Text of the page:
LED Startup Switch Lighting Hopes to Light the Way in Valley
Silicon Valley is known for computer chips, software companies and social networks -- but not light bulbs.
Switch Lighting, a San Jose startup, hopes to change that. Later this fall, the venture capital-backed company plans to release a new line of bulbs aimed at replacing the ones consumers typically use in lamps and other fixtures.
Switch's bulbs are among a new generation powered by light-emitting diodes, or LEDs, a technology that many experts bet will finally displace the incandescent bulb that Thomas Edison invented more than a century ago, in part because they're much more energy-efficient. Switch hopes to carve out a place in this emerging market by offering bulbs that look better than competitors', produce better light, are more durable -- and potentially cheaper, too.
Unlike incandescent bulbs, there's no standard design for an LED light bulb. While they have a lot of potential, LEDs pose particular problems when used to power a light bulb you'd stick in a lamp. They emit light in a single direction, for example, and generate a lot of heat for their size. And no LEDs emit a pure white light; the closest have a bluish tint.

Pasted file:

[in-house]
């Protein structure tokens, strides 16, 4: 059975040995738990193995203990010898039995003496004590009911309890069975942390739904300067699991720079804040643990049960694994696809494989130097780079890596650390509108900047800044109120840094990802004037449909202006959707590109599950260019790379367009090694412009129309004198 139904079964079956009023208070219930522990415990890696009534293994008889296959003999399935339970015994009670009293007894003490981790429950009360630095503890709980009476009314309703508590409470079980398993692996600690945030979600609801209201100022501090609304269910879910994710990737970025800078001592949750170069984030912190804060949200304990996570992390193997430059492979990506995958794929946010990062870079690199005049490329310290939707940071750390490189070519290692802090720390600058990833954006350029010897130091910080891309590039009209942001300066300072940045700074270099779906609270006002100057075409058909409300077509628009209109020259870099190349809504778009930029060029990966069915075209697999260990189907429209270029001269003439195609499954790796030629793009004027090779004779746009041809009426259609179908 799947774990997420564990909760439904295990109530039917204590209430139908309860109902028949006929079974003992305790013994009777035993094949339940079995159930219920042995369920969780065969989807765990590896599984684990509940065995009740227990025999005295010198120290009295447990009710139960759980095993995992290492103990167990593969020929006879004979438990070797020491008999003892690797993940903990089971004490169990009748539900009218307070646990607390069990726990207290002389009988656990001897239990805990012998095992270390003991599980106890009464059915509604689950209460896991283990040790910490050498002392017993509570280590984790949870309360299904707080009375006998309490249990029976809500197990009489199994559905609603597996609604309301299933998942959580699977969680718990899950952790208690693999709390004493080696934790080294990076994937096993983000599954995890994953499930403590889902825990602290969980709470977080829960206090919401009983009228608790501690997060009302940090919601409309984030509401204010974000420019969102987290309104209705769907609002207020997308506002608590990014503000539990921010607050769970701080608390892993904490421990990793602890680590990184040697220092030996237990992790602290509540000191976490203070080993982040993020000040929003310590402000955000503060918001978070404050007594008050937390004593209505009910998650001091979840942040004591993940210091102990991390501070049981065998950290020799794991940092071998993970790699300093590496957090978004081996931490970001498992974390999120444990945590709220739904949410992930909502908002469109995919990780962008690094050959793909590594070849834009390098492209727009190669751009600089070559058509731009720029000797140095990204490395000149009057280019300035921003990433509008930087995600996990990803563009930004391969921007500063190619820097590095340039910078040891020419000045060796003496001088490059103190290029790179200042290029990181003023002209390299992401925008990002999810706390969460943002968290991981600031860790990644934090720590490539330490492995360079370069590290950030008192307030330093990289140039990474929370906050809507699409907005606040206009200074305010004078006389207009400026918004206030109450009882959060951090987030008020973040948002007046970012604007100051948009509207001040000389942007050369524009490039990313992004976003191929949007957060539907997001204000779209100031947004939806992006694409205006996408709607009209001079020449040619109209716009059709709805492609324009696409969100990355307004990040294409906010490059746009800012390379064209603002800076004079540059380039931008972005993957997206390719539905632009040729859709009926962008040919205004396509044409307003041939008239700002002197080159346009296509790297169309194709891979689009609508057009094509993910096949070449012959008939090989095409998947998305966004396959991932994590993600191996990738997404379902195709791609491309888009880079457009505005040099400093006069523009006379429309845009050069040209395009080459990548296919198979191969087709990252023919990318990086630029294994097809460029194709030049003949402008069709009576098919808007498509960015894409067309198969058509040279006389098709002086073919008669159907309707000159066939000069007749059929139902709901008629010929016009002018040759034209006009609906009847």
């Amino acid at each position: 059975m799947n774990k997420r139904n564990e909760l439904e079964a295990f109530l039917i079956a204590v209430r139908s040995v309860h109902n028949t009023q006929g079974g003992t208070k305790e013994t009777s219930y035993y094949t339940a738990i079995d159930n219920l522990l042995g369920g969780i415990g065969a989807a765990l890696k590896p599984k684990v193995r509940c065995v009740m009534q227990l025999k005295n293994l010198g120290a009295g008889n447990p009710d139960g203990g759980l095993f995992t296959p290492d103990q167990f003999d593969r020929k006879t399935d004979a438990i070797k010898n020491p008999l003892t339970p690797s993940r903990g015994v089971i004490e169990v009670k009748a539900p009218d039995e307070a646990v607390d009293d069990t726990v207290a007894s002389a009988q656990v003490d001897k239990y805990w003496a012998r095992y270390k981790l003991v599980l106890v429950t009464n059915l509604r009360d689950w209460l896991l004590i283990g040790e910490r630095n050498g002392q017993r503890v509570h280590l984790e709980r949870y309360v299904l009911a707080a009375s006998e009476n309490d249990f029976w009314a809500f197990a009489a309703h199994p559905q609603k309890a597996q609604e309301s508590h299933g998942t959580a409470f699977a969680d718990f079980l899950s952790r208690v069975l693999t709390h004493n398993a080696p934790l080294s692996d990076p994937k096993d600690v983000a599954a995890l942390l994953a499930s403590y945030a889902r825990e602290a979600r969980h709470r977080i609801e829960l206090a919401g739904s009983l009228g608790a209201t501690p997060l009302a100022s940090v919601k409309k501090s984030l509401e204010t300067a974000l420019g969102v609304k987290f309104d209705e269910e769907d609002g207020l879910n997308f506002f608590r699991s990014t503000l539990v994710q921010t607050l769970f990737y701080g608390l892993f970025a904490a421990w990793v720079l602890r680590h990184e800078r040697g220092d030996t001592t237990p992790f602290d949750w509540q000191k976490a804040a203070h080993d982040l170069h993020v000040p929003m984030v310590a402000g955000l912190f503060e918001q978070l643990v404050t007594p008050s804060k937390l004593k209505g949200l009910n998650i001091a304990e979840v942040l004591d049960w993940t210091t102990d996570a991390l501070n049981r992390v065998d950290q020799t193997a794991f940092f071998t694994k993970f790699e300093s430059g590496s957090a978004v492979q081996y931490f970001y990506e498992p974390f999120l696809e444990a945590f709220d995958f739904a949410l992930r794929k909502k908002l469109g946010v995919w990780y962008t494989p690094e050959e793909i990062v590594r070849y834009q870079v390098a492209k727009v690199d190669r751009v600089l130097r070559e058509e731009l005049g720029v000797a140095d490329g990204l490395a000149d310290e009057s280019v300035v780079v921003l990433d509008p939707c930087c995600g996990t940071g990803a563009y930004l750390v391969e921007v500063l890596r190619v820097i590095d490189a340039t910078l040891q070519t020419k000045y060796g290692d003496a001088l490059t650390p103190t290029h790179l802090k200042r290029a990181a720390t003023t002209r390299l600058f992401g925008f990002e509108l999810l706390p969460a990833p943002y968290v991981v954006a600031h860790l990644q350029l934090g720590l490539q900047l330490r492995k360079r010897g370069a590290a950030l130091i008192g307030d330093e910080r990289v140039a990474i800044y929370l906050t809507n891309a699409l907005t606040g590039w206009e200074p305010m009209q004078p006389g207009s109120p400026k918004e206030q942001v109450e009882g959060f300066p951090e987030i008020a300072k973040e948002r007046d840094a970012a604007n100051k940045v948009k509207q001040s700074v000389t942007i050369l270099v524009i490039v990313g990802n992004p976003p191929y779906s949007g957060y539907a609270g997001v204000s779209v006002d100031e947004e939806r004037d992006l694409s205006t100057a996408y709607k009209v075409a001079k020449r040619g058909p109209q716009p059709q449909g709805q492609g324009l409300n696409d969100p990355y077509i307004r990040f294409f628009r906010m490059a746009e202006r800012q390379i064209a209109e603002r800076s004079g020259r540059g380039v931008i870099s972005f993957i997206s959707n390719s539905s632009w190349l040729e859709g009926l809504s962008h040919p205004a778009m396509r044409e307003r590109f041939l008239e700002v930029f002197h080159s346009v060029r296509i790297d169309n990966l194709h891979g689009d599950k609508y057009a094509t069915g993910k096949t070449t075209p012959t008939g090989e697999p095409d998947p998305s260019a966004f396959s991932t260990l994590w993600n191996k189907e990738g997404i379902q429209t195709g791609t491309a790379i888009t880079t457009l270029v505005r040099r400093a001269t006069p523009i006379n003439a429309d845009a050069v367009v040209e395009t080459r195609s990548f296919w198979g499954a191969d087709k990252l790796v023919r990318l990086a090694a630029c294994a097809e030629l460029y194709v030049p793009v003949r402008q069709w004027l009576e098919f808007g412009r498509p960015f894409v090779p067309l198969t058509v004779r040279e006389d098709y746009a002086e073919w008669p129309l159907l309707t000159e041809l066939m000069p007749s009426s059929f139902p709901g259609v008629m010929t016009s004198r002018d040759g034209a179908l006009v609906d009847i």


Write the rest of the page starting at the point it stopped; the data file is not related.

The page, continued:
Bulb manufacturers are experimenting with different designs to cope with these challenges. GE offers an LED bulb in which the glass is cradled in fins that help diffuse the heat. Philips' new LED bulb looks something like bug light with yellow-colored plastic that glows white when lit.
Switch, which has 25 employees, has its own design that looks more like a standard incandescent. What also distinguishes its bulbs is that they are filled with a liquid that, along with sophisticated electronics and the metal base, helps keep the LED elements cool. Those factors allow Switch to produce more light -- and heat -- with each element than other companies can.
Switch's 60-watt equivalent bulb will use 10 LED elements, compared with 18 in the Philips bulb.
That could eventually allow Switch to sell it less expensively and to bring its costs down faster than its competitors.
"We believe they are producing a light bulb that others cannot," said Alan Salzman, CEO of VantagePoint Capital Partners, which is Switch's sole backer and has invested more than $10 million in the company.